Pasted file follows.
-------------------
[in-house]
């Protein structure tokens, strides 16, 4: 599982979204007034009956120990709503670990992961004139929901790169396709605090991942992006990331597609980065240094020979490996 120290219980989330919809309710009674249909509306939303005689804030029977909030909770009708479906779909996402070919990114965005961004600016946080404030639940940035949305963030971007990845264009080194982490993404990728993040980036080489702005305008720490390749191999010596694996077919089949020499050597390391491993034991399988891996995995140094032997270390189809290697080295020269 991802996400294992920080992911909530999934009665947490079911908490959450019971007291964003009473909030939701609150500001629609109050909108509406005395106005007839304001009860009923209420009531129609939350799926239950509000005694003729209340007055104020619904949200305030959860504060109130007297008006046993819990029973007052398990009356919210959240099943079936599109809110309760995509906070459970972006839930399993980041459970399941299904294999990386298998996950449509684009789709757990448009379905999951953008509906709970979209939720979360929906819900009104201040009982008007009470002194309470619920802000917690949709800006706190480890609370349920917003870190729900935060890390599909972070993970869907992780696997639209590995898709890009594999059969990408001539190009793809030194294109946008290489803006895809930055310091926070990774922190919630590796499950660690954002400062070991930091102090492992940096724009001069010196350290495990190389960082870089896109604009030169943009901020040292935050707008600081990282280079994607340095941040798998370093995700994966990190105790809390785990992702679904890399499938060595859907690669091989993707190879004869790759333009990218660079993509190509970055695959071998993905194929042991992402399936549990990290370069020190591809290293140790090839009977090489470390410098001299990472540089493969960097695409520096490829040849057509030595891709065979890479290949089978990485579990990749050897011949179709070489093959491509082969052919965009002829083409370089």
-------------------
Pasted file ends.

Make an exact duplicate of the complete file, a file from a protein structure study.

[in-house]
């Protein structure tokens, strides 16, 4: 599982979204007034009956120990709503670990992961004139929901790169396709605090991942992006990331597609980065240094020979490996 120290219980989330919809309710009674249909509306939303005689804030029977909030909770009708479906779909996402070919990114965005961004600016946080404030639940940035949305963030971007990845264009080194982490993404990728993040980036080489702005305008720490390749191999010596694996077919089949020499050597390391491993034991399988891996995995140094032997270390189809290697080295020269 991802996400294992920080992911909530999934009665947490079911908490959450019971007291964003009473909030939701609150500001629609109050909108509406005395106005007839304001009860009923209420009531129609939350799926239950509000005694003729209340007055104020619904949200305030959860504060109130007297008006046993819990029973007052398990009356919210959240099943079936599109809110309760995509906070459970972006839930399993980041459970399941299904294999990386298998996950449509684009789709757990448009379905999951953008509906709970979209939720979360929906819900009104201040009982008007009470002194309470619920802000917690949709800006706190480890609370349920917003870190729900935060890390599909972070993970869907992780696997639209590995898709890009594999059969990408001539190009793809030194294109946008290489803006895809930055310091926070990774922190919630590796499950660690954002400062070991930091102090492992940096724009001069010196350290495990190389960082870089896109604009030169943009901020040292935050707008600081990282280079994607340095941040798998370093995700994966990190105790809390785990992702679904890399499938060595859907690669091989993707190879004869790759333009990218660079993509190509970055695959071998993905194929042991992402399936549990990290370069020190591809290293140790090839009977090489470390410098001299990472540089493969960097695409520096490829040849057509030595891709065979890479290949089978990485579990990749050897011949179709070489093959491509082969052919965009002829083409370089």